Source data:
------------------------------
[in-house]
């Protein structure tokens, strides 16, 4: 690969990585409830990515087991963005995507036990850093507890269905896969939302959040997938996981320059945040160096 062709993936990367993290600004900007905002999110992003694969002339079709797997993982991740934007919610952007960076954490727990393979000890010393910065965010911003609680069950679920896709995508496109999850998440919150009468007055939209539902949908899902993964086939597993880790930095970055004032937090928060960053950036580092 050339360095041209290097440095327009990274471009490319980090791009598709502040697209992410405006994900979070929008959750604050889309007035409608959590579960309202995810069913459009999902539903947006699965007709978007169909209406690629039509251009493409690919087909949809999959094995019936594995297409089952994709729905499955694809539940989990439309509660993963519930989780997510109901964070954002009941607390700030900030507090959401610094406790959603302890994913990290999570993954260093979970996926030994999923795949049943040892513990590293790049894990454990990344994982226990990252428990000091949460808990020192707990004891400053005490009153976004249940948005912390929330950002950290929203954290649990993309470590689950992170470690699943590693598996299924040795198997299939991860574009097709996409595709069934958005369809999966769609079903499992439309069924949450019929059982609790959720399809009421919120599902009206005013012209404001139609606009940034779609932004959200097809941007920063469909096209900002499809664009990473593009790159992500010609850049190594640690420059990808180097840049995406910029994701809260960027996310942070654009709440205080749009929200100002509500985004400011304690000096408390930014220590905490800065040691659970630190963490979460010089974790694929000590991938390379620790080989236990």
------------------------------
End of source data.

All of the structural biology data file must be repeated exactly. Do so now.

[in-house]
């Protein structure tokens, strides 16, 4: 690969990585409830990515087991963005995507036990850093507890269905896969939302959040997938996981320059945040160096 062709993936990367993290600004900007905002999110992003694969002339079709797997993982991740934007919610952007960076954490727990393979000890010393910065965010911003609680069950679920896709995508496109999850998440919150009468007055939209539902949908899902993964086939597993880790930095970055004032937090928060960053950036580092 050339360095041209290097440095327009990274471009490319980090791009598709502040697209992410405006994900979070929008959750604050889309007035409608959590579960309202995810069913459009999902539903947006699965007709978007169909209406690629039509251009493409690919087909949809999959094995019936594995297409089952994709729905499955694809539940989990439309509660993963519930989780997510109901964070954002009941607390700030900030507090959401610094406790959603302890994913990290999570993954260093979970996926030994999923795949049943040892513990590293790049894990454990990344994982226990990252428990000091949460808990020192707990004891400053005490009153976004249940948005912390929330950002950290929203954290649990993309470590689950992170470690699943590693598996299924040795198997299939991860574009097709996409595709069934958005369809999966769609079903499992439309069924949450019929059982609790959720399809009421919120599902009206005013012209404001139609606009940034779609932004959200097809941007920063469909096209900002499809664009990473593009790159992500010609850049190594640690420059990808180097840049995406910029994701809260960027996310942070654009709440205080749009929200100002509500985004400011304690000096408390930014220590905490800065040691659970630190963490979460010089974790694929000590991938390379620790080989236990």